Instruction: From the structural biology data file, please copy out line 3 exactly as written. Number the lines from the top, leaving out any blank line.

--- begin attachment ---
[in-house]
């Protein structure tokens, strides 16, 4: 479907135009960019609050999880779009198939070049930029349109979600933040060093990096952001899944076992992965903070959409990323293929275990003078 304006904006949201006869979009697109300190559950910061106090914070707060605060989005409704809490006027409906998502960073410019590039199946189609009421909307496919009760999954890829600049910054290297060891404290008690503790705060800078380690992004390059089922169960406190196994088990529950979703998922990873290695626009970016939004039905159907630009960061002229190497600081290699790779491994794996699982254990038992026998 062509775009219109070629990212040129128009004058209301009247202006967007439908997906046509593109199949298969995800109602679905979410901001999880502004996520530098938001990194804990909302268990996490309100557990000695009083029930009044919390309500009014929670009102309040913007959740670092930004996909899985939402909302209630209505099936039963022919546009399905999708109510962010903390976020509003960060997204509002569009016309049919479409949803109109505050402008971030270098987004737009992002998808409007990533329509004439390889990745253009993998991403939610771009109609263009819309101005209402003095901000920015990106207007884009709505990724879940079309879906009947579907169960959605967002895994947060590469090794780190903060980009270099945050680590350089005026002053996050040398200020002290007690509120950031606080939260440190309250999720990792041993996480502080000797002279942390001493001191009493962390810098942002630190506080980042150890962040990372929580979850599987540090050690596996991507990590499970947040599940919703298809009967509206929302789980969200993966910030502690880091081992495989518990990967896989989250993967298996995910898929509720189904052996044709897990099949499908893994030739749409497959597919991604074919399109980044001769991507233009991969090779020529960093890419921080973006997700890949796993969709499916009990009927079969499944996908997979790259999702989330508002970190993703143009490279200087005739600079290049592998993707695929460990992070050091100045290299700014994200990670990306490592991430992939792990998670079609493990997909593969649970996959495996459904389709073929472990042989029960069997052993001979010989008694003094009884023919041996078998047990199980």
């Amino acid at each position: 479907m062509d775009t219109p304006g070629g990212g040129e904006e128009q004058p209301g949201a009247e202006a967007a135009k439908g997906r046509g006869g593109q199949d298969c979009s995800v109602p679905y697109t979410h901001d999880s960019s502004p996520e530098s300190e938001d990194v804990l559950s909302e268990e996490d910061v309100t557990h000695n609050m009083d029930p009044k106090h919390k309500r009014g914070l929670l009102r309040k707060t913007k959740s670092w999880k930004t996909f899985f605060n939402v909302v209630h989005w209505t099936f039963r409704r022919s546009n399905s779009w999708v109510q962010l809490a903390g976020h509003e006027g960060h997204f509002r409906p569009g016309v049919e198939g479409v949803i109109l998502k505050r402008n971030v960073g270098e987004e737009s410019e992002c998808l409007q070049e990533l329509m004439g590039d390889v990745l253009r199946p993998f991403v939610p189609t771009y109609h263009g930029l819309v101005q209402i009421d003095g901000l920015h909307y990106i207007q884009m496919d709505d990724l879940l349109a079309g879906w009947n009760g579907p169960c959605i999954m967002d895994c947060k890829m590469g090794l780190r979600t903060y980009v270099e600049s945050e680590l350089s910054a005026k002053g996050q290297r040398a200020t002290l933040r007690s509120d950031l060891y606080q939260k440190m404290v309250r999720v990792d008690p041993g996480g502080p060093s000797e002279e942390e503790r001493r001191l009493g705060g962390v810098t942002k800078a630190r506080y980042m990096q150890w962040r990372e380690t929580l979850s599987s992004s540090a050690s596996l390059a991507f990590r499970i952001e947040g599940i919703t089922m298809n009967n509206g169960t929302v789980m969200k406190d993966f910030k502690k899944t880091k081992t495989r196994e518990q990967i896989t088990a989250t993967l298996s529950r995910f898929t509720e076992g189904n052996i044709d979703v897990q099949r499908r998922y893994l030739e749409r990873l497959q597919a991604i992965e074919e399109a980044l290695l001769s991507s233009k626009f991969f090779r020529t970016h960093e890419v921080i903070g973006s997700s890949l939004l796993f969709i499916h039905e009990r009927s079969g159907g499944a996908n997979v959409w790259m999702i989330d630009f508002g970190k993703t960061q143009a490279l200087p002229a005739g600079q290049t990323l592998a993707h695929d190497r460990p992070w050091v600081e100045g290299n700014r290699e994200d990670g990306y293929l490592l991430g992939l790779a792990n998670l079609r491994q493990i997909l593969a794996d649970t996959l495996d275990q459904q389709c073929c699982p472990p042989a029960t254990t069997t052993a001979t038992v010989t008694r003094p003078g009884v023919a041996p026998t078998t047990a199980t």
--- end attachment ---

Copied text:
């Amino acid at each position: 479907m062509d775009t219109p304006g070629g990212g040129e904006e128009q004058p209301g949201a009247e202006a967007a135009k439908g997906r046509g006869g593109q199949d298969c979009s995800v109602p679905y697109t979410h901001d999880s960019s502004p996520e530098s300190e938001d990194v804990l559950s909302e268990e996490d910061v309100t557990h000695n609050m009083d029930p009044k106090h919390k309500r009014g914070l929670l009102r309040k707060t913007k959740s670092w999880k930004t996909f899985f605060n939402v909302v209630h989005w209505t099936f039963r409704r022919s546009n399905s779009w999708v109510q962010l809490a903390g976020h509003e006027g960060h997204f509002r409906p569009g016309v049919e198939g479409v949803i109109l998502k505050r402008n971030v960073g270098e987004e737009s410019e992002c998808l409007q070049e990533l329509m004439g590039d390889v990745l253009r199946p993998f991403v939610p189609t771009y109609h263009g930029l819309v101005q209402i009421d003095g901000l920015h909307y990106i207007q884009m496919d709505d990724l879940l349109a079309g879906w009947n009760g579907p169960c959605i999954m967002d895994c947060k890829m590469g090794l780190r979600t903060y980009v270099e600049s945050e680590l350089s910054a005026k002053g996050q290297r040398a200020t002290l933040r007690s509120d950031l060891y606080q939260k440190m404290v309250r999720v990792d008690p041993g996480g502080p060093s000797e002279e942390e503790r001493r001191l009493g705060g962390v810098t942002k800078a630190r506080y980042m990096q150890w962040r990372e380690t929580l979850s599987s992004s540090a050690s596996l390059a991507f990590r499970i952001e947040g599940i919703t089922m298809n009967n509206g169960t929302v789980m969200k406190d993966f910030k502690k899944t880091k081992t495989r196994e518990q990967i896989t088990a989250t993967l298996s529950r995910f898929t509720e076992g189904n052996i044709d979703v897990q099949r499908r998922y893994l030739e749409r990873l497959q597919a991604i992965e074919e399109a980044l290695l001769s991507s233009k626009f991969f090779r020529t970016h960093e890419v921080i903070g973006s997700s890949l939004l796993f969709i499916h039905e009990r009927s079969g159907g499944a996908n997979v959409w790259m999702i989330d630009f508002g970190k993703t960061q143009a490279l200087p002229a005739g600079q290049t990323l592998a993707h695929d190497r460990p992070w050091v600081e100045g290299n700014r290699e994200d990670g990306y293929l490592l991430g992939l790779a792990n998670l079609r491994q493990i997909l593969a794996d649970t996959l495996d275990q459904q389709c073929c699982p472990p042989a029960t254990t069997t052993a001979t038992v010989t008694r003094p003078g009884v023919a041996p026998t078998t047990a199980t």